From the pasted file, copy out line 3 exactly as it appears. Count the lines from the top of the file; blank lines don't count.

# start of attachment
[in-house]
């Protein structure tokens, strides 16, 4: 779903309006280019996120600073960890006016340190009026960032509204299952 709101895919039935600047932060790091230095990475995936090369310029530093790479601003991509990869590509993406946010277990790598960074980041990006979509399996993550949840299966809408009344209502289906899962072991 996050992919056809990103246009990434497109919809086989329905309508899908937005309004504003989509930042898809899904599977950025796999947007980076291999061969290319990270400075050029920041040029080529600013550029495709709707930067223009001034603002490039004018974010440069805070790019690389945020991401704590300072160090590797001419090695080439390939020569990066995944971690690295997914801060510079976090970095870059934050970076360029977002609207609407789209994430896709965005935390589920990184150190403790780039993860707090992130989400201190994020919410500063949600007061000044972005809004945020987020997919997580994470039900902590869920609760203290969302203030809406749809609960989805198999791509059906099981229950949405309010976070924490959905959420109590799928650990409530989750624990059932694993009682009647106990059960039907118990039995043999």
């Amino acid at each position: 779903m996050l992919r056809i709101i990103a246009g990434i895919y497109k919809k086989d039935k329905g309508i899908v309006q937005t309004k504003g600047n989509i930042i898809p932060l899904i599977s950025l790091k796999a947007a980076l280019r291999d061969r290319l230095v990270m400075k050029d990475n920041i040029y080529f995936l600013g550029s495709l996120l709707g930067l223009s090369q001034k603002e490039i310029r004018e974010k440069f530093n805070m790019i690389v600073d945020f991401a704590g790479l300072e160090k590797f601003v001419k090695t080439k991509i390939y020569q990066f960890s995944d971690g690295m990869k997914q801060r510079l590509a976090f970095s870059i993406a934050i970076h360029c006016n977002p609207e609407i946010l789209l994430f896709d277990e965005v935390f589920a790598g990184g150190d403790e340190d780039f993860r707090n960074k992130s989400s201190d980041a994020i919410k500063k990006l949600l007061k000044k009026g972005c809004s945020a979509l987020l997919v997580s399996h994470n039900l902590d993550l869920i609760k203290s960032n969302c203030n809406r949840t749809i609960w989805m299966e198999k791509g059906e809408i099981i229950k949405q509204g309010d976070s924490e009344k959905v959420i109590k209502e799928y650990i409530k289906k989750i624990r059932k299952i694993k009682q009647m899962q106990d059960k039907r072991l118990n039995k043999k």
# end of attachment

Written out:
């Amino acid at each position: 779903m996050l992919r056809i709101i990103a246009g990434i895919y497109k919809k086989d039935k329905g309508i899908v309006q937005t309004k504003g600047n989509i930042i898809p932060l899904i599977s950025l790091k796999a947007a980076l280019r291999d061969r290319l230095v990270m400075k050029d990475n920041i040029y080529f995936l600013g550029s495709l996120l709707g930067l223009s090369q001034k603002e490039i310029r004018e974010k440069f530093n805070m790019i690389v600073d945020f991401a704590g790479l300072e160090k590797f601003v001419k090695t080439k991509i390939y020569q990066f960890s995944d971690g690295m990869k997914q801060r510079l590509a976090f970095s870059i993406a934050i970076h360029c006016n977002p609207e609407i946010l789209l994430f896709d277990e965005v935390f589920a790598g990184g150190d403790e340190d780039f993860r707090n960074k992130s989400s201190d980041a994020i919410k500063k990006l949600l007061k000044k009026g972005c809004s945020a979509l987020l997919v997580s399996h994470n039900l902590d993550l869920i609760k203290s960032n969302c203030n809406r949840t749809i609960w989805m299966e198999k791509g059906e809408i099981i229950k949405q509204g309010d976070s924490e009344k959905v959420i109590k209502e799928y650990i409530k289906k989750i624990r059932k299952i694993k009682q009647m899962q106990d059960k039907r072991l118990n039995k043999k």